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Marie Sanderson

Abstract

Methods of measuring precipitation vary from country to country. Consequently, the comparability of precipitation data along international borders is questionable. The present paper compares 5 years of precipitation data at Windsor, Ontario, using the standard Canadian and United States methods of measuring precipitation. Monthly rain amounts are very similar, but substantial differences exist in snow measurement. The Canadian method appears to overestimate precipitation from snowfall.

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Marie Sanderson

In this paper attempts are made to trace the ways in which climates were shown on maps of the world beginning with the Greek philosopher Pythagoras and ending with Koeppen. Much of the information was obtained by examining original maps in the Clements Library of the University of Michigan. It is concluded that the most-used climate classification of climates today, that of Koeppen, derives from the five climate zones of the ancient Greeks and that the world is ready for a new classification.

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Marie Sanderson
and
Richard Gorski

Abstract

Most recent research in urban precipitation has suggested that the presence of the city itself causes increased precipitation. The present paper presents the results of five years of precipitation measurement from an international network of raingages in Windsor-Detroit. Increased precipitation downwind appeared to be the case only in summer. The number of precipitation days and the number of heavy precipitation days were greatest in the southwest urban area and decreased downwind.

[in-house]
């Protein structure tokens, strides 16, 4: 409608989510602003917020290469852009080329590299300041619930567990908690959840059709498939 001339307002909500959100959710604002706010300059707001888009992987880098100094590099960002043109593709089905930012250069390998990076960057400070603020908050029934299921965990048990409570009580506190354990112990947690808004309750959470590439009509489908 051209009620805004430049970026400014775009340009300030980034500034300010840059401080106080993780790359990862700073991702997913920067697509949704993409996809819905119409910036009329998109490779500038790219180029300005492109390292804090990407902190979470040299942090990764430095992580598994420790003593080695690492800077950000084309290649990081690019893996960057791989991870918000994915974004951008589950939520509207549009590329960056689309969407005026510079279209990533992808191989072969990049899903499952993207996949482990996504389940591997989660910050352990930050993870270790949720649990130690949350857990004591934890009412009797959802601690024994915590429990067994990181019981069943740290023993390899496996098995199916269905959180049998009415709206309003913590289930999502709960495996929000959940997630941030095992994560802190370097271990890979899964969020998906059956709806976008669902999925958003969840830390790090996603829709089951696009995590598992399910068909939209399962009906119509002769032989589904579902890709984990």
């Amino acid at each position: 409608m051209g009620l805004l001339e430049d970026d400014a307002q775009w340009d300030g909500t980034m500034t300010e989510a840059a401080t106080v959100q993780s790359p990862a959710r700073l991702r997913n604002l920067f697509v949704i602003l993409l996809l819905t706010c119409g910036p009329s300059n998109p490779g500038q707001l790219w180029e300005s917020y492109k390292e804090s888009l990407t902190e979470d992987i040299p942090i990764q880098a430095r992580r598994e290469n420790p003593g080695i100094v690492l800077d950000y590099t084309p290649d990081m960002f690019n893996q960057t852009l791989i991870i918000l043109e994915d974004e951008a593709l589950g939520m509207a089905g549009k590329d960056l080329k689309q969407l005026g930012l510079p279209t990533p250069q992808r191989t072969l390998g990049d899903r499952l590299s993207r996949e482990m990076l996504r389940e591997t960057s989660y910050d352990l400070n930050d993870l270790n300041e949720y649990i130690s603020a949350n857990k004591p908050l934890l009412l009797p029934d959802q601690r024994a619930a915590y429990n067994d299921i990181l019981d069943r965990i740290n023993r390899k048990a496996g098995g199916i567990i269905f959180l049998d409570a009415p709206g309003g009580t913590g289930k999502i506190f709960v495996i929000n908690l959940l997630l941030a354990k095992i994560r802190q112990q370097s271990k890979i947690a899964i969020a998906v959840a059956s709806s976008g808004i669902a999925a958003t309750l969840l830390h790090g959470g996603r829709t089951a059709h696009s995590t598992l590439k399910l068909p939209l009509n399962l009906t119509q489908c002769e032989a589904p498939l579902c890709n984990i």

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Marie Sanderson
,
Imaiyavalli Kumanan
,
Terry Tanguay
, and
William Schertzer

Abstract

In the present study, a beginning is made into the investigation of the effect of the urban area on the microclimate of Detroit-Windsor. Diurnal and seasonal urban-rural temperature differences were investigated using three-hourly temperature data for a 10-year period for City, Metropolitan and Windsor airports. Maximum differences were observed in early morning hours and minimum or zero differences at midday. Seasonally, maximum differences were observed in August–October and minimum differences in January–March. The differences between urban and rural atmospheric transmissivity ratios were investigated for clear winter days using a Kipp and Zonen pyranometer and a model to predict incoming solar radiation at the top of the atmosphere. Urban ratios averaged 9% less, and under calm conditions, reached 25% less than in adjacent rural areas. Data from the South Eastern Michigan Council of Governments precipitation network in the Detroit area were used in a comparison with regional seasonal precipitation patterns. Although the urban area or microscale precipitation pattern did not appear to differ on an annual basis from the regional precipitation pattern, on a seasonal basis Detroit received less precipitation than the surrounding rural areas in autumn and winter and about 20% more in summer.

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